AG: People need to be able to follow the evolution. Need to be able to return to known context with back button. Spawning breaks this since you can't undo the window creation. Eyes-free users need to understand the information space. The difference between Ian's proposal and what I proposed  is no more than P3. The user should be able to invoke a mode that requires confirmation.
JG: If I were Chuck Oppermann, I would say that this problem is not one of user agents, but an operating system convention issue. Why is problem unique to browsers?
AG: When it happens in the context of browsing, this is a violation of the contract with the user w.r.t. the Web content. Thus, even if implemented in the operating system, this is a UA requirement.
GR: I recently proposed a checkpoint for forms. See Ian's rewritten proposal . Would it be helpful to write something similar for spawned windows?
MK: What about history list of spawned windows?
AG: You lose old history list thread.
CMN: Håkon Lie proposed importing history into spawned windows. If you do this, do you respect the contract that Al refers to? My instinct is that you probably have.
AG: You've improved usability, in my opinion, without invoking the additional levels of control.
CMN: With Amaya, if you have a page that hasn't been saved, it opens the page in a new window. At the end of the day, I have a huge pile of excess windows. I throw them all away.
KB: I've seen situations where users end up with two UAs unknowingly, going to a text editor, then returning and being lost. (Window opened either by page or UA new window functionality.)
Action GR: Write a proposal to address issues about spawned windows.
MR: In rationale of Guideline 1, I thought an additional example on output device independence. Example would meet needs of deaf users and output device independence. Take text from :
"And any output provided in audio should also be available in text since most alternative output mechanisms rely on the presence of system-drawn text on the screen."
AG: Also add cross-reference to show sounds in techniques document.
Resolved: ok to add text to introduction
MR: Propose adding a one for auditory descriptions.
IJ: Could combine as "auditory description" as we did below.
AG: Might be better to keep separate for clarity.
MR: Propose "alternative equivalent" track in place of "descriptive track".
MK: "Continuous equivalent".
MR: So bring language more in line with SMIL accessibility Note.
Action Ian: Make these editorial changes about continuous equivs.
MR: Note that SMIL 1.0 only allows people to turn off captions. Should have in SMIL 2.0 means to turn off auditory descs.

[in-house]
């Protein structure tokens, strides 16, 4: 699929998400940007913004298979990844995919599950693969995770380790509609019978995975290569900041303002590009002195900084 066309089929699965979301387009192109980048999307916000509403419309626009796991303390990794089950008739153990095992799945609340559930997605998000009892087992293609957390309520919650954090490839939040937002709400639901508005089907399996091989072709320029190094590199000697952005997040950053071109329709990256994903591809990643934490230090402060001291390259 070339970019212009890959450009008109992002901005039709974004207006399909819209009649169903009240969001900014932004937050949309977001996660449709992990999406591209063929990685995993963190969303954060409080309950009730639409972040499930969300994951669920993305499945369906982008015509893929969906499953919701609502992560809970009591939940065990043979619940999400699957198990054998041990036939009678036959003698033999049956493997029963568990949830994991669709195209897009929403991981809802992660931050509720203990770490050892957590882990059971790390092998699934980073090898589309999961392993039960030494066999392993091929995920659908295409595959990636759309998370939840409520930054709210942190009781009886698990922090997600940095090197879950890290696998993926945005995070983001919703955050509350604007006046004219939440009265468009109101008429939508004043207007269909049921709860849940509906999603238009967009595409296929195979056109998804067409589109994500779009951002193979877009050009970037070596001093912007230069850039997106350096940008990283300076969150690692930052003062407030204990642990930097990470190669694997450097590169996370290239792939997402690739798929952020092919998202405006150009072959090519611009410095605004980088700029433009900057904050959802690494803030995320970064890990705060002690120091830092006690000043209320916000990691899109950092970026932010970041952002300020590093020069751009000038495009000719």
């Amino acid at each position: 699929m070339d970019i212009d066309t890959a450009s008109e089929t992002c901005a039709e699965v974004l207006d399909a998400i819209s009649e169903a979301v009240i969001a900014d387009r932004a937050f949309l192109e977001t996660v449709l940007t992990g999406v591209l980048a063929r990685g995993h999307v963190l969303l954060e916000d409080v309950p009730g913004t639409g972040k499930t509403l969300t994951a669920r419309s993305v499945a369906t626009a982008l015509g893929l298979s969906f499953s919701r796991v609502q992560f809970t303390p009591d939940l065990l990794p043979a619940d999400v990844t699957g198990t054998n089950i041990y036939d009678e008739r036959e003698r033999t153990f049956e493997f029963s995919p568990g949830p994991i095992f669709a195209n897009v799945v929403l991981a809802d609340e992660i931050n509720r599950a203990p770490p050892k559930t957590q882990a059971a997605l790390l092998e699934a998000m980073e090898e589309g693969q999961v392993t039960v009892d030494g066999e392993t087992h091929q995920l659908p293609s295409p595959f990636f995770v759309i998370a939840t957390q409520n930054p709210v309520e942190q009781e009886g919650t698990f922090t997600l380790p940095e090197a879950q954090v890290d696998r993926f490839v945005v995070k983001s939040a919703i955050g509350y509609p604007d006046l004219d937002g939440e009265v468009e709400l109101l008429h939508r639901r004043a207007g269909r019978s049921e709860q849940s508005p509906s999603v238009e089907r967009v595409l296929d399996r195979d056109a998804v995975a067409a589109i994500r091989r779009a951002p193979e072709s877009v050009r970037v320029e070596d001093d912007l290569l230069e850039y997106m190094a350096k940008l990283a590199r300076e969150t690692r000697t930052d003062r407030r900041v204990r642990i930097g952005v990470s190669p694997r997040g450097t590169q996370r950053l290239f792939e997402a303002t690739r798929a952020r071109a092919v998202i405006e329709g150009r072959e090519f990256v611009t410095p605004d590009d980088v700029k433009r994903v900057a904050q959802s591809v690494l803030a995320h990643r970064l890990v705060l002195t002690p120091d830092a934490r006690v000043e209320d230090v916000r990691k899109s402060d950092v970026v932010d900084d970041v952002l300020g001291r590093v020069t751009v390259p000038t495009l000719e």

IJ: I agree that design ideas about the future are good for the techniques.
AG: In PF, we may not be seeing enough of this conversation. The PF charter requires us to send requirements to the SYMM Group.
CMN: Some of that's in my court.
Action MR: Working on SMIL techniques in addition to SMIL access note.
Action MR: Coordinate with Geoff Freed so that issue related to aalternatiove content is sufficiently addressed in PF.
When images are turned off, how do you indicate the link?
AG: The "altifier" tool does this. E.g., for a link to the same place on the same page, it steals the link text.
Resolved (pending comments from Harvey): Add info to techniques document about this.
Action Ian: Link to "altifier" from Techniques
Link to ER tools page from techniques.
From Jim Thatcher:
Speech volume/rate are priority 2 or 1, pitch and gender are priority 3 (max), in my opinion.
JG: Proposal to create several checkpoints or just reshuffle elements of current checkpoints.
MR: I agree with Rate/Volume Priority 1, Pitch/Gender Priority 3.
GR: Sounds reasonable
AG: Let's ask Kitch to investigate the pitch issue. May be P2 for a small number of people.
JG: Some people with head injuries are sensitive to gender/pitch. It also is pretty easy to do with todays speech technology.
GR: I'd support P2 for Pitch/Gender
MR: If you're implementing synthetic speech anyway, these aren't much more.
KB, IJ: Should apply to all user agents.
AG: One argument is that supporting it in the visual environment is just supporting HTML 4.0. The severity of the accessibility issue goes up in the auditory scenario. It applies in all cases, however, just in terms of conformance to the HTML spec.
KB: Is there some reason a mainstream UA would not want to do this?
IJ: I delete email that arrives in the wrong character encoding.
CMN: I don't, I go to a different tool.
Resolved: Natural language checkpoint applies to all user agents.
13:33 ET Adjourned